Last week, we kicked off our series on enterprise mobility with an overview of the many different types of enterprise mobility clients. Ranging from completely inactive (somewhat of a unicorn these days) to full-scale private app deployment, enterprises these days can and do take many different approaches to enterprise mobility.
Perhaps unsurprisingly, the same is true for mobile security in the enterprise. There are many different ways for a business to approach mobile security, and those approaches should influence that business’ security solution. Of course, it’s just not possible to know what kind of security solution you need without first understanding where you fit within the many different enterprise mobility profiles, and what your outlook on enterprise mobile security is.
To that end, this week, we’re going to continue our series by offering an overview of the different possible outlooks on mobile security in the enterprise. Have a look below:
Platform: MDM is well-known and widely-adopted, and is where most businesses start. Platform trust secures the platform itself, but that’s it. The predominant focus with an MDM solution is securing the device.
Pros: Platform trust is the most prolific and predominant form of trust in the enterprise. There are many solutions for securing devices.
Cons: With platform trust, you’re just managing the device—nothing else. This makes you vulnerable in other areas that different outlooks cover.
Container: Secure containers start to focus on applications, and ultimately where we want to get: the data. A container contains apps that have a known set—email, contacts, and calendar, normally—and secures the data within them.
Pros: Containers are very secure. You know exactly what people are doing with corporate emails and calendars, and can control data leakage.
Cons: Containers are clumsier to use than native apps, and are often limited to ‘functional’ apps like email and calendar. Though they’ve gotten better, containers are still cumbersome to use.
App: When an app doesn’t live inside of a container, it’s on its own and needs to be secured (often via an app wrapper). Now, we’re not managing the device any more—we’re managing the data.
Pros: App trust manages data—not just the device. Native apps drive adoption and offer better immersion, capabilities, and functionality than many other security solutions.
Cons: Cost. Releasing a consumer app on another platform builds incremental revenue. Within the enterprise, that’s not the case; 5,000 employees is 5,000 employees, and getting an app to them on a different platform only makes things more expensive for you.
Cloud: With the cloud, we start to bifurcate where we trust the data. It’s managed on the device when it needs to be, and removed when it doesn’t. Cloud solutions start to move control of the data back onto the server.
Pros: Cloud trust helps address the issue of cost. A cloud-based UI allows you to dramatically lower your cost to develop and deploy.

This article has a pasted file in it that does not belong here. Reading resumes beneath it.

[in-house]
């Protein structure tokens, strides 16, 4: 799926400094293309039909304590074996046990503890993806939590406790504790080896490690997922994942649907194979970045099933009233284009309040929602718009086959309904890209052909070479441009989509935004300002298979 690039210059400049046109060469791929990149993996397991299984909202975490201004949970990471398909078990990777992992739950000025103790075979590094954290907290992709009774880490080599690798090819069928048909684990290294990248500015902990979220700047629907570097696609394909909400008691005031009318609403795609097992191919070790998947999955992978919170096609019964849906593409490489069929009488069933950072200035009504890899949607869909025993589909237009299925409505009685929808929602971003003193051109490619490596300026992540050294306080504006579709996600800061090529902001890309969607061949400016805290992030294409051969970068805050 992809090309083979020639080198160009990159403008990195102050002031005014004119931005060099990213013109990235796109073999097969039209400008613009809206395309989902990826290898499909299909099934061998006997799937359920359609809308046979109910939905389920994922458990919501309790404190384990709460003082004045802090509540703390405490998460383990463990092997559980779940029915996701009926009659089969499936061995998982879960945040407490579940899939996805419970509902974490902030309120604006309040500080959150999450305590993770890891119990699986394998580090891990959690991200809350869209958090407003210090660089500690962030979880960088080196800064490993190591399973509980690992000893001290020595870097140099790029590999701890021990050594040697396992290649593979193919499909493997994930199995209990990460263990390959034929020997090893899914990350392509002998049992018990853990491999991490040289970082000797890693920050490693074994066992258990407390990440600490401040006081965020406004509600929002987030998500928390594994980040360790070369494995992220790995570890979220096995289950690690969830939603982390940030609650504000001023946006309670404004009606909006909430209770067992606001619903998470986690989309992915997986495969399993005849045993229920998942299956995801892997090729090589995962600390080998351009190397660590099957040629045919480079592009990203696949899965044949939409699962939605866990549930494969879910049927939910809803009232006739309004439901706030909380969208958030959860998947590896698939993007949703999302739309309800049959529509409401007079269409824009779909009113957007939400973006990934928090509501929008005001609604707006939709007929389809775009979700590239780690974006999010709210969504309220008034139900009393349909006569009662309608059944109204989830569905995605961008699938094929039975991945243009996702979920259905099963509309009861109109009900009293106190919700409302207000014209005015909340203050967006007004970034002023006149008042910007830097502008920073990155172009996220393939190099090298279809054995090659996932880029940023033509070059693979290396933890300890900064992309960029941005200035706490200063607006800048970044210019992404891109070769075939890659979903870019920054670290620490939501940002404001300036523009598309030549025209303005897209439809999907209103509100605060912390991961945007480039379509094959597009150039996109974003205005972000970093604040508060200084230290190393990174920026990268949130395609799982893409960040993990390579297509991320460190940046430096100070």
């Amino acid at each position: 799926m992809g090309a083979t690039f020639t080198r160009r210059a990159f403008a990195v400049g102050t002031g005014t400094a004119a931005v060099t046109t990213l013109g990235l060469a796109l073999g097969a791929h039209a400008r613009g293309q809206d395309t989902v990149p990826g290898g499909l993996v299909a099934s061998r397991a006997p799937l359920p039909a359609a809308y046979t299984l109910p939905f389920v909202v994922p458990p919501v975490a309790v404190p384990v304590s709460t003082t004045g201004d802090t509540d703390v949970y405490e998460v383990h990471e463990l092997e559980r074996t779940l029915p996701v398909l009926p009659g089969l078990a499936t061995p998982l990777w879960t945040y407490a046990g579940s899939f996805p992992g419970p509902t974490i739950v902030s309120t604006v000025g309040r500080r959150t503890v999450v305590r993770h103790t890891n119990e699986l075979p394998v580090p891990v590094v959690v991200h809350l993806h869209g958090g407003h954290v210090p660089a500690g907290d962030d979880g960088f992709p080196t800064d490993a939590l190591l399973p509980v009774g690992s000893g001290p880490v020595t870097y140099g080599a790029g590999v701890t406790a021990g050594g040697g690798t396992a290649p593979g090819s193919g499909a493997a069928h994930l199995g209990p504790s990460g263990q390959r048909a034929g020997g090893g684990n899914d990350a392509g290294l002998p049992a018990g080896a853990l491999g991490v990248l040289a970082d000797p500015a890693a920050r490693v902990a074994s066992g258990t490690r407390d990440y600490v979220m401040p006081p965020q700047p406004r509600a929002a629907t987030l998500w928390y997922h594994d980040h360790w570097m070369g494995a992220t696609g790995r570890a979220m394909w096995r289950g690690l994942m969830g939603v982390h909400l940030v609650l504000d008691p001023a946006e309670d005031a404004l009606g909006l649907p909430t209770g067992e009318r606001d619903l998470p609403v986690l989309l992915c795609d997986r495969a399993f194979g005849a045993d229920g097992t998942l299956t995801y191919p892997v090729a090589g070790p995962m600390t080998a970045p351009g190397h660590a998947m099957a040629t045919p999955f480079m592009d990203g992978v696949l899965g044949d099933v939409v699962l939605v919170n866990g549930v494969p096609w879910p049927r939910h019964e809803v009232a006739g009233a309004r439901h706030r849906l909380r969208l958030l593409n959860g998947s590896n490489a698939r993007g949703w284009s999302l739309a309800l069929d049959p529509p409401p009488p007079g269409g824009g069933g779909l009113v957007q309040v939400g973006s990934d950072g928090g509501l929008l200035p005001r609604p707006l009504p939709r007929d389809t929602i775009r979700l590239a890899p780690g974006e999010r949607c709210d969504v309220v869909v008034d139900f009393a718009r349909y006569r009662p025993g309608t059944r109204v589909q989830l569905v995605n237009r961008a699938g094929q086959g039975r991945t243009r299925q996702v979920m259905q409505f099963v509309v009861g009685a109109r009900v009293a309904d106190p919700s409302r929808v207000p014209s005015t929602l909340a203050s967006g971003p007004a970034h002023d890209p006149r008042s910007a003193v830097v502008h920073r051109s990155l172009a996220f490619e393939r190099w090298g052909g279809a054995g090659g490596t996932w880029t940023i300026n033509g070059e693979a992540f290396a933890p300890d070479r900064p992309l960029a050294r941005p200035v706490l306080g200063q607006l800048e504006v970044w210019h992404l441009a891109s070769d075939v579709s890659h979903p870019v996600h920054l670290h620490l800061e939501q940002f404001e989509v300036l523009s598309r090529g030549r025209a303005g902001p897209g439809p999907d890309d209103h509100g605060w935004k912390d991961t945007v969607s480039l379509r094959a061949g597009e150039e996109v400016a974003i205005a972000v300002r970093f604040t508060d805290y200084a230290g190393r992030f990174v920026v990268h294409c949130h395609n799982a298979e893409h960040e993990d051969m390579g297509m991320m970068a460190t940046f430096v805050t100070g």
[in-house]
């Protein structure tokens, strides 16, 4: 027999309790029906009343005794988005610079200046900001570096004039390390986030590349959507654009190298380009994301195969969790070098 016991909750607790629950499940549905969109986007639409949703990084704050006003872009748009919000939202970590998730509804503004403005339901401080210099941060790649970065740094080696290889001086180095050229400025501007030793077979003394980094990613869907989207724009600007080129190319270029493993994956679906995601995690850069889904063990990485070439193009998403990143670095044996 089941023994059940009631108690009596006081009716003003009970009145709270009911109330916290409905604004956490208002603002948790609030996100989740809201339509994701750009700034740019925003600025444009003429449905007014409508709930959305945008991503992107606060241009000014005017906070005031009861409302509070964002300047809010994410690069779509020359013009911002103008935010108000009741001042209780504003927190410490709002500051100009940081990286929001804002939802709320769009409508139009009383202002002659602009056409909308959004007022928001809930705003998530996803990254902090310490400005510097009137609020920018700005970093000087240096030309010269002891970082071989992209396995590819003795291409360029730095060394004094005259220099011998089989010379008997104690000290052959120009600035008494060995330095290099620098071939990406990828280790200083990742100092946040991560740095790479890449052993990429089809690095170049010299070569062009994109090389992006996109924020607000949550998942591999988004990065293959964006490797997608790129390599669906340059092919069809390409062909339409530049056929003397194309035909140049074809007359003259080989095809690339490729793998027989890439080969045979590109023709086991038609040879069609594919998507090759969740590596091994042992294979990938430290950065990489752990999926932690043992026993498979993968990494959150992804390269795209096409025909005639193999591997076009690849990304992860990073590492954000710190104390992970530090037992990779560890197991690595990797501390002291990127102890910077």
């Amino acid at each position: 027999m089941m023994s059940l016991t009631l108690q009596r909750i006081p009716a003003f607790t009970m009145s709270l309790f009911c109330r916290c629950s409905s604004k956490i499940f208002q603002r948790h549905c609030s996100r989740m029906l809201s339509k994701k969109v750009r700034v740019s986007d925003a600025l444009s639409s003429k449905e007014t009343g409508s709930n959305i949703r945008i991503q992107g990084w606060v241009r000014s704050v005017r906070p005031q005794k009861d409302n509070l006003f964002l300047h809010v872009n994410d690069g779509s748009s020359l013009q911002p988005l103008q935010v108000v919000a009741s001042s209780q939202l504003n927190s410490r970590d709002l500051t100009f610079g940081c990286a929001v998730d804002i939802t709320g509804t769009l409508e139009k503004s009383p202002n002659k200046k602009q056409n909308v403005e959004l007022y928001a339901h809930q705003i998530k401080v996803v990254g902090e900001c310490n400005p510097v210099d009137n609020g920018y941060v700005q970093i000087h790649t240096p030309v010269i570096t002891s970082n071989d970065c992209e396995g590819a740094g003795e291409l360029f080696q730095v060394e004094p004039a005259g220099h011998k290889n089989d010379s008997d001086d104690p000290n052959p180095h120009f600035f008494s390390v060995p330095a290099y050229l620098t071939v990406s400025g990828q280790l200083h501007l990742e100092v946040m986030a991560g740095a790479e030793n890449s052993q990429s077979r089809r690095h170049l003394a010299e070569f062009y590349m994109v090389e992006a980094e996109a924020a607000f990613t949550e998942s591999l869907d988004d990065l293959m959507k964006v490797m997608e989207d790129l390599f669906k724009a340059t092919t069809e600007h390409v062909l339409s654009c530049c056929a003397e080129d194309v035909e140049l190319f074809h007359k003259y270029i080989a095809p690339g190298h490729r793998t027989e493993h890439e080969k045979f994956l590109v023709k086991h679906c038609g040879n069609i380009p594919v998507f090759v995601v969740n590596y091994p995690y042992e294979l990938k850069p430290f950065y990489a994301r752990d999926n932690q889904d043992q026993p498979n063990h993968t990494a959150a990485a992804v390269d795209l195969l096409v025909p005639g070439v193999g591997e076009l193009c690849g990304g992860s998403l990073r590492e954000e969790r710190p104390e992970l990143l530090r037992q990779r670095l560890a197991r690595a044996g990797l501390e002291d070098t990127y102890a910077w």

Cons: You now have to worry about data in a few places: cached, in transit, and on your server. Without proper procedures in place, this can get difficult. What’s more, cloud-based UIs look the same on all your devices, which can alienate users who are used to apps looking and functioning a certain way.
Web: In a web app, data is cached locally when it needs to be, and otherwise, stored on the web. With the web, trust is placed predominantly on the server, although data leakage can happen on the device, as well.
Pros: Web-based deployments simplify your security by limiting the number of places your data is stored.
Cons: Native apps generally offer more immersive, usable user experiences. For some apps (HR- or accounting-based, for example), this doesn’t matter. For others (centered around complex business operations, for example) web-based apps may not be a great fit.
None: If you don’t trust any of the above, you may run a virtual desktop where you have full access. Data is encrypted between the virtual desktop server and the device, and nothing is cached locally.
Pros: Zero data leakage. You’re securing your data, and you know exactly where it is because nothing’s ever cached locally.
Cons: Virtual environments need to be fully connected to the web, and also don’t always carry over well to tablets and phones. If you’re on a device that has enough screen real estate to function like a desktop, however, this can be a great solution.
As with last week’s enterprise mobility client types, these security outlooks aren’t all-or-nothing—it’s possible to take parts of a few different outlooks and then mix and match. That said, evaluating this list and your business’ place on it is key to the ultimate goal of a well-rounded, form-fitting security solution for mobility.
You’ve stuck with us through the first two parts of our series—so why not check back next week? On Friday, we’ll wrap this all up with more information about how you can combine your enterprise mobility profile with your security strategy for a tailored security solution. In the meantime, if you have any questions, don’t hesitate to reach out in the comments or on Twitter.